U.S. Military Archbishop: Far Fewer Christians in Iraq Since U.S. 2003 Invasion

Matt Cover | January 30, 2012 | 8:00pm EST
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U.S. Military Archbishop Timothy Broglio said that the 2003 U.S.-led invasion of Iraq has resulted in the persecution and widespread elimination of Iraq’s native Christian populations, a view that was affirmed by international human rights lawyer Nina Shea, who serves on the U.S. Commission on International Religious Freedom.

U.S. Military Catholic Archbishop Timothy Broglio. (AP Photo)

(CNSNews.com) –

“Yes, you can say in a certain sense that the invasion of Iraq did provoke this tremendous diminution of the Christian population in that country. And what the future holds, that still remains to be seen,” Broglio told the Catholic News Agency (CNA) on Jan. 16 in Rome.

Broglio said that before the invasion Iraqi Christians were a protected minority. Now, they are unprotected by the new Iraqi government.

“Before, they were a minority that was protected, but now they are a minority that is not protected,” Broglio told CNA.

Human rights lawyer Nina Shea, who serves on the U.S. Commission on International Religious Freedom (USCIRF), said she agreed with the archbishop’s view about the plight of Christians in Iraq.

Nina Shea, human rights lawyer, serves on the U.S. Commission on International Religious Freedom.

In an e-mail to CNSNews.com, she said: “Yes, absolutely.  They are the victims of a religious cleansing campaign and no longer viewed as ‘protected’ people.  There’s only about a third of the pre-invasion Christian population remaining.  This is why USCIRF has recommended that Iraq be designated a ‘Country of Particular Concern’ under the International Religious Freedom Act”

The USCIRF warned in an October  2011 report that Iraq was the home of “systematic, ongoing, and egregious religious freedom violations.”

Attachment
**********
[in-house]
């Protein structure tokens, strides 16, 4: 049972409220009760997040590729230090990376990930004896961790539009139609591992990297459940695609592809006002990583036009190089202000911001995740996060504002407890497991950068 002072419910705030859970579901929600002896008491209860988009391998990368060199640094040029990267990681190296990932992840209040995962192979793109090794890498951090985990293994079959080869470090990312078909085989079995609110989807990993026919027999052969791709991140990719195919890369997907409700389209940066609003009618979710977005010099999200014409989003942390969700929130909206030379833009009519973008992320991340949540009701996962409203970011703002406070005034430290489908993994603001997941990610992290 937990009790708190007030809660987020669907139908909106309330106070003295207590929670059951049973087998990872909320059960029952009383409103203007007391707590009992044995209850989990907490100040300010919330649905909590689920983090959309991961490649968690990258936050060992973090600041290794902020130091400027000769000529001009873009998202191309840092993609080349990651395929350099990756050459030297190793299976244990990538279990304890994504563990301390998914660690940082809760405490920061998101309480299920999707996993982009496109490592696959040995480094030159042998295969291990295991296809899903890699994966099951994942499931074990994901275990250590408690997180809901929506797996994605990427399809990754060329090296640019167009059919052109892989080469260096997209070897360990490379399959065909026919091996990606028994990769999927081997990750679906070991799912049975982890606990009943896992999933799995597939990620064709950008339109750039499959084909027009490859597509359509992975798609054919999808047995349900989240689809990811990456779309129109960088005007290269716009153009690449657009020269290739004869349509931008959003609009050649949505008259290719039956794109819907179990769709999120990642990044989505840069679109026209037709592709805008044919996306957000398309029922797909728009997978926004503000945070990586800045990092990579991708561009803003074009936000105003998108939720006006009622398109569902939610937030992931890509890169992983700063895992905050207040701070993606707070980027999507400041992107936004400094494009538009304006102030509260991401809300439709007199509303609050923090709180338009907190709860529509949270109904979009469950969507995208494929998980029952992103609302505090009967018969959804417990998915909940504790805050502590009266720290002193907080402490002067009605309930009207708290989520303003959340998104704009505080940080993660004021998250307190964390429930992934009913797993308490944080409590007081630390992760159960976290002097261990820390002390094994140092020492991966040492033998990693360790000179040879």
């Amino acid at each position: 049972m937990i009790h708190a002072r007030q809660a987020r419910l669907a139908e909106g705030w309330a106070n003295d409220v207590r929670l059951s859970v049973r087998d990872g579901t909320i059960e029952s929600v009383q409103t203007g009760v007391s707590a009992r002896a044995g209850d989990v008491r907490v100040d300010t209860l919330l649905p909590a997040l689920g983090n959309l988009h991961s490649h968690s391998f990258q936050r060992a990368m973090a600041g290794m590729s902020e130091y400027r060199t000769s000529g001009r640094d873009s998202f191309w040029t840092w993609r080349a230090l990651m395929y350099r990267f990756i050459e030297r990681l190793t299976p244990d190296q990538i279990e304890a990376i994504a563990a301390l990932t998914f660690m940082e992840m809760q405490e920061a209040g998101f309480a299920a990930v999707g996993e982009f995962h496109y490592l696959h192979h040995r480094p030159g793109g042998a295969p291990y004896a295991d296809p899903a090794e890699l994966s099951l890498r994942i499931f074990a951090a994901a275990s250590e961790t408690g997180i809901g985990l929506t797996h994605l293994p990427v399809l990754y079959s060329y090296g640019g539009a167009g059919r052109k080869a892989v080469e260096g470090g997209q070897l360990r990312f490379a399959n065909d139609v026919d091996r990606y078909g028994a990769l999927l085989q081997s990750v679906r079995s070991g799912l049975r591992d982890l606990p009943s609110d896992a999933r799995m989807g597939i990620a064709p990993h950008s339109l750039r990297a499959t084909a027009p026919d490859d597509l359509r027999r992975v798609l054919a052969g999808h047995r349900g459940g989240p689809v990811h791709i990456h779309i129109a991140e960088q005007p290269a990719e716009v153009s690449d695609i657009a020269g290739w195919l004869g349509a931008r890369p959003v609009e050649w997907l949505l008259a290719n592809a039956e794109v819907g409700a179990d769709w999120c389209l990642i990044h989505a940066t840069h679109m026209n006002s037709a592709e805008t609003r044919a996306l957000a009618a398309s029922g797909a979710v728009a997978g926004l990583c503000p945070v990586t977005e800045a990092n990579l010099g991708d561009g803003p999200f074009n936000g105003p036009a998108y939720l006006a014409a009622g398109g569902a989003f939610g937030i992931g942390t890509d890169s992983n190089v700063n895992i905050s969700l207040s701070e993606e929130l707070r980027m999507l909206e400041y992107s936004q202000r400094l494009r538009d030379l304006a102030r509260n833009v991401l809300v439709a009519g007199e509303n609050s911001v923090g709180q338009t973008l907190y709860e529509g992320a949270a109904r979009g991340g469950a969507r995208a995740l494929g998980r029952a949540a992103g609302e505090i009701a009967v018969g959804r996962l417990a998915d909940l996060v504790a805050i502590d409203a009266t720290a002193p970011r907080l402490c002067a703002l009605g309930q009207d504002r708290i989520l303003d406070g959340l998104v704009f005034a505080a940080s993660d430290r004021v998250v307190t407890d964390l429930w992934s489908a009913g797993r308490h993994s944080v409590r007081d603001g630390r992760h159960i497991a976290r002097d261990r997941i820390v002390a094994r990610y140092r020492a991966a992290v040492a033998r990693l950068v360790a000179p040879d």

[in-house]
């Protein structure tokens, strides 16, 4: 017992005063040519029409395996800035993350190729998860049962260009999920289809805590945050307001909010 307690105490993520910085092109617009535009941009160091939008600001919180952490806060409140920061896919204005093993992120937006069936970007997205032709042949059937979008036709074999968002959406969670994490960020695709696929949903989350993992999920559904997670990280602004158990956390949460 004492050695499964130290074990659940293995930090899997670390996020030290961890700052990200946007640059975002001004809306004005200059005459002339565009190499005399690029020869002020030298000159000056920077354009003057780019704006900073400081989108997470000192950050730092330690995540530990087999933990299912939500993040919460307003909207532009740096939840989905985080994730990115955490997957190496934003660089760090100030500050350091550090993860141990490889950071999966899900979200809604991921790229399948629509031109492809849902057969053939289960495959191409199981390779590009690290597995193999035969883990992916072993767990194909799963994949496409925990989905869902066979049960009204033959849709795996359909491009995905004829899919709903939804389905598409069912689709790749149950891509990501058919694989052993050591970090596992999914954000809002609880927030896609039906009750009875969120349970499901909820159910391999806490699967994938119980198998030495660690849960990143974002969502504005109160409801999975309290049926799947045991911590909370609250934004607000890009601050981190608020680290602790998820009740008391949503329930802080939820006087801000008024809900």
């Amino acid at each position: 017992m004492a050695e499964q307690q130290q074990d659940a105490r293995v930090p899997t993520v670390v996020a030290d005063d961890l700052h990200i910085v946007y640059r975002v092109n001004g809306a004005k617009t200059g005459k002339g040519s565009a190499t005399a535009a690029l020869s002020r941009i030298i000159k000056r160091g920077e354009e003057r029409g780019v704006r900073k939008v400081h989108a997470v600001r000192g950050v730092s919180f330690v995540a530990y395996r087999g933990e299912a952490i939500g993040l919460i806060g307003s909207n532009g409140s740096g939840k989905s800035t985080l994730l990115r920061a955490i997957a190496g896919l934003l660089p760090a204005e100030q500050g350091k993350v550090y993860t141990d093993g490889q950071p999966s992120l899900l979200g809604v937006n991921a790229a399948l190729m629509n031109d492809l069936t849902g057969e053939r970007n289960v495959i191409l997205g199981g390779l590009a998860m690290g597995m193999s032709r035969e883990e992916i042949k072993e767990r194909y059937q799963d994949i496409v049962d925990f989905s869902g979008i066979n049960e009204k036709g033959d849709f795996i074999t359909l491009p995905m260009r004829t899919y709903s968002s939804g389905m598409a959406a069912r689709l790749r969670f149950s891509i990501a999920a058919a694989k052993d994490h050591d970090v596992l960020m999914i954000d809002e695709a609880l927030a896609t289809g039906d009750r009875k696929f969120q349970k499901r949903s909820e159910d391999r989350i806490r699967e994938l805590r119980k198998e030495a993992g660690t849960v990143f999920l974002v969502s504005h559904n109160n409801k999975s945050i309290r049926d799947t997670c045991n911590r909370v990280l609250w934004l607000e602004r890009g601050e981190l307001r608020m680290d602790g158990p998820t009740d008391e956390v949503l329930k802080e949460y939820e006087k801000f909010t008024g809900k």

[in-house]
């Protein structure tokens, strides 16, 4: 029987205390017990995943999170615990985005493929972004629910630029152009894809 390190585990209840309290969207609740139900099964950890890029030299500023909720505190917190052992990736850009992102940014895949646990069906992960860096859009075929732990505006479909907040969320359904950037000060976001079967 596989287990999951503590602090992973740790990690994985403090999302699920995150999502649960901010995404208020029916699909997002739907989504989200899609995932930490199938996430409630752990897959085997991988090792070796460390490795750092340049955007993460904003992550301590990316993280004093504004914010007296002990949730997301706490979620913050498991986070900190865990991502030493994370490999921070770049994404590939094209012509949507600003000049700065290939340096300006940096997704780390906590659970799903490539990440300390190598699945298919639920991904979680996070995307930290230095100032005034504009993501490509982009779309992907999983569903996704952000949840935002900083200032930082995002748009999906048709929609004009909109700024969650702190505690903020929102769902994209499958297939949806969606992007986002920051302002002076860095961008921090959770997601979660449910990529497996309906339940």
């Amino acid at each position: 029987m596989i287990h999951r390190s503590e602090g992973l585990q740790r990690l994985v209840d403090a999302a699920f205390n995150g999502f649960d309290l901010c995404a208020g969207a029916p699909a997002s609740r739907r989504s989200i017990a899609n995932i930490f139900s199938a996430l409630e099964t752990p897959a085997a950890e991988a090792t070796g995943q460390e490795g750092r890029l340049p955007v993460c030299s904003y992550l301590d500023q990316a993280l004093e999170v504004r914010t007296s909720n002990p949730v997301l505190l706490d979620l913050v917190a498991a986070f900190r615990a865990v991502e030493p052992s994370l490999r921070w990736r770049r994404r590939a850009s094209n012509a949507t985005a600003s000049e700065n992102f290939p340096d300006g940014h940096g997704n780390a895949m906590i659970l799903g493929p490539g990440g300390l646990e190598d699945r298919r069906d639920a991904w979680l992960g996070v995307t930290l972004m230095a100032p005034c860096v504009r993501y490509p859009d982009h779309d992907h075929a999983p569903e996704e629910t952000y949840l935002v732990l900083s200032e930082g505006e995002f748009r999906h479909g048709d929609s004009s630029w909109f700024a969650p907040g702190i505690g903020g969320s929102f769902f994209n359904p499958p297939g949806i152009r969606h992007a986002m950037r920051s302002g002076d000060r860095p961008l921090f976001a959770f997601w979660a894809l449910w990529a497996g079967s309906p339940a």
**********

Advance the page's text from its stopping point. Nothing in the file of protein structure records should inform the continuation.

The USCIRF report on the state of religious freedom around the world found that Iraqi Christians were the victims of targeted, violent attacks, threat, and insufficient government protection.

“Members of the country’s smallest religious minorities still suffer from targeted violence, threats, and intimidation, against which they receive insufficient government protection. Perpetrators of such attacks are rarely identified, investigated, or punished, creating a climate of impunity,” USCIRF report said.

U.S. Army forces in Iraq. (AP Photo)

The Commission’s report also found that religious minorities in Iraq, including Christians, also suffered from government persecution.

“The small communities also experience a pattern of official discrimination, marginalization, and neglect,” the report said. “The violence, forced displacement, discrimination, marginalization, and neglect suffered by members of these groups threaten these ancient communities’ very existence in Iraq. These minorities, which include Chaldo-Assyrians and other Christians, Sabean Mandaeans, and Yazidis, continue to experience targeted violence, receive inadequate official protection or justice, and suffer discrimination.”
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